In September 1940, a one-page adaptation of Mr. Mouse Takes a Trip appeared in Good Housekeeping magazine. In this version Pete discovers Pluto by seeing his tail sticking out of the suitcase. Instead of being kicked off the train, Mickey and Pluto are confined to the baggage car. The story was told in verse and was illustrated by Tom Wood.
In October 1940, a prose version of Mr. Mouse Takes a Trip was printed in the first edition of Walt Disney Comics and Stories. This five-page version is a closer retelling of the film, with the added detail that Mickey is heading to an "important meeting" in Pomona which he can't be late for. Pluto comes along only because he would get lonely if he stayed home alone.
In 2010, the film inspired the Italian comic story "Topolino, Pluto e la gita in montagna," or "Mickey, Pluto, and the Trip to the Mountain." The story, published in the May edition of Extralarge XL Disney, is 25 pages and written and illustrated by Enrico Faccini
- 1940 – Original theatrical release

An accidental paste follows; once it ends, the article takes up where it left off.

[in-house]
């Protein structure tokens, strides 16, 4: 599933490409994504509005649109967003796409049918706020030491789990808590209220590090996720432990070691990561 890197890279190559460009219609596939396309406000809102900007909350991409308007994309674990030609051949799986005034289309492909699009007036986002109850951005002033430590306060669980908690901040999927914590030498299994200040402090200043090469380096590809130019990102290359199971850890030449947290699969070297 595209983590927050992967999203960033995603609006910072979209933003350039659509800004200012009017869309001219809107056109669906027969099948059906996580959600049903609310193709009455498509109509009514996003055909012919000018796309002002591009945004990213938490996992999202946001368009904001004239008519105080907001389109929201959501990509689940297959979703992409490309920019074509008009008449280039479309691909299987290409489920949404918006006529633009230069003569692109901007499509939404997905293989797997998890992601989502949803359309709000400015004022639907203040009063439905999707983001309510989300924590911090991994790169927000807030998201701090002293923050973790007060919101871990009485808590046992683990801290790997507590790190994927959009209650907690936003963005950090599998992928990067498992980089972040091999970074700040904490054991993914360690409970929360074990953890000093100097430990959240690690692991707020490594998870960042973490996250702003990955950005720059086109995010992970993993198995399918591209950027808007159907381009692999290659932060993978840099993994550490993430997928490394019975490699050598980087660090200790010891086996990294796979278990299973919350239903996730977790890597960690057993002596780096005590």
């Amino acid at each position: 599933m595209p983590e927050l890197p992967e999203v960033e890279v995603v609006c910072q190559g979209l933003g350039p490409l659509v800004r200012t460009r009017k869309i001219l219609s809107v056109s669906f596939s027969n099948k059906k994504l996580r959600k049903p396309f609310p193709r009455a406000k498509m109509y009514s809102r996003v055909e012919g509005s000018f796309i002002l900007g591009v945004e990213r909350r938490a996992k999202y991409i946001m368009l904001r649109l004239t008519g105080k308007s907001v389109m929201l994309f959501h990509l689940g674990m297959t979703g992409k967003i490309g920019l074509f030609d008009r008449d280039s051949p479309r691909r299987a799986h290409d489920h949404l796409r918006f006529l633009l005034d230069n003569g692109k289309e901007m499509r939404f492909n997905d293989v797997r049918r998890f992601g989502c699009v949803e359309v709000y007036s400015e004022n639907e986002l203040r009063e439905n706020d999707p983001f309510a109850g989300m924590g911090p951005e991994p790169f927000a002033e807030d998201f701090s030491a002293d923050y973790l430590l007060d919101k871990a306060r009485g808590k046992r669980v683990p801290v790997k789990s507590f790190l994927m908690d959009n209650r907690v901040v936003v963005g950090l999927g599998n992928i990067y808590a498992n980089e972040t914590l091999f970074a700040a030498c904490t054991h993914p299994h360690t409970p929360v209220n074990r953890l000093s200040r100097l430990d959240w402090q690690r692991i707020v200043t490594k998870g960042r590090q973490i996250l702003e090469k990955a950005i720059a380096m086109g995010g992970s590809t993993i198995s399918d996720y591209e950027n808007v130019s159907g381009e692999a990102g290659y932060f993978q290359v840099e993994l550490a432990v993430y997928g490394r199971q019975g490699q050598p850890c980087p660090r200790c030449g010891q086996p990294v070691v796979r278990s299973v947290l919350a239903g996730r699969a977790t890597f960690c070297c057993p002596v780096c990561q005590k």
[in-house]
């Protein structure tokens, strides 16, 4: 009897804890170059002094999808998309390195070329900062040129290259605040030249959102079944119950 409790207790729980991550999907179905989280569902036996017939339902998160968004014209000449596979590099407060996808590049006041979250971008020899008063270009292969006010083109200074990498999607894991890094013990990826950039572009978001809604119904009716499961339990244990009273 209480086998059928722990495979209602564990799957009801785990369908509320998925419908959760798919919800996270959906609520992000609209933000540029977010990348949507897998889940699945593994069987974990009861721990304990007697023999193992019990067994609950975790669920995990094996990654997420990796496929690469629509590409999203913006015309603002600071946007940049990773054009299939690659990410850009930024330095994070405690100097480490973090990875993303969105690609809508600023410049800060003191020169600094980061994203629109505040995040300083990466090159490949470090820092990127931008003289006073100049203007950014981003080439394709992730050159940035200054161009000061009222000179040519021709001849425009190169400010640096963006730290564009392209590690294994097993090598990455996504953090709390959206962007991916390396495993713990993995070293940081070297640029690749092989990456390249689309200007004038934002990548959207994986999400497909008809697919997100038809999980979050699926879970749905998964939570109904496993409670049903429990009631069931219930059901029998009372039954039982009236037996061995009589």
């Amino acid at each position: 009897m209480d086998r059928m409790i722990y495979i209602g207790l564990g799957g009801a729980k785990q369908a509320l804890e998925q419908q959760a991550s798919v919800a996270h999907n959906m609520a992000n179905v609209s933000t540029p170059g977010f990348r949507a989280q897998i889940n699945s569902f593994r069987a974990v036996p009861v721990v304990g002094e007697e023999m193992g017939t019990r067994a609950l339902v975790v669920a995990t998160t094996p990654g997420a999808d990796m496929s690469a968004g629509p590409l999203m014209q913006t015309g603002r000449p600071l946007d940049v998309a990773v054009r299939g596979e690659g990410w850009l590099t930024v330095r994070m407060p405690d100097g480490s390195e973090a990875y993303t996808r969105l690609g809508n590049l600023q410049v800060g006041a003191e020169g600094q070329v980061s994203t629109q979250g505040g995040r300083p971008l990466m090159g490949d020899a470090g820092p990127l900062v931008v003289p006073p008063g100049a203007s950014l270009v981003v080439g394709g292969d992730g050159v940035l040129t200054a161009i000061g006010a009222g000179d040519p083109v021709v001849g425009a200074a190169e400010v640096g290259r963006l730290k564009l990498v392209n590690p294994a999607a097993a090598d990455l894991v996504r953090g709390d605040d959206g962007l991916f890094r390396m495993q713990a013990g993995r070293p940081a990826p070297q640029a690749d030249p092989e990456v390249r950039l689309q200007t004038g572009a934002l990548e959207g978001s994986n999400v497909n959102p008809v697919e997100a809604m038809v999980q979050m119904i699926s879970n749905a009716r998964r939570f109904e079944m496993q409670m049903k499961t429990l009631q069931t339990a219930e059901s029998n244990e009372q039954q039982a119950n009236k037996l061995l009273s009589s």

- c. 1980s – "A Disney Vacation" (TV)
- 1986 – "Adventures with Mickey" (TV)
- 1998 – The Ink and Paint Club, episode # 1.43: "On Vacation" (TV)
- 2009 – Have a Laugh! (TV)
The short was released on May 18, 2004 on Walt Disney Treasures: Mickey Mouse in Living Color, Volume Two: 1939-Today.
Additional releases include:
- c. 1965 – Highlights included in "Mickey's Memorable Moments, Volume 2" (Super 8)
- 1984 – "Cartoon Classics - Limited Gold Edition: Mickey" (VHS)
- 1987 – "Memorable Mickey" (VHS)
- 1998 – "The Spirit of Mickey" (VHS)
- 2006 – "Walt Disney's Funny Factory: With Mickey" (DVD)
- 2009 – "Walt Disney Animation Collection: Classic Short Films Volume 1: Mickey and the Beanstalk" (DVD)
- 2010 – "Have a Laugh!: Volume 2" (DVD)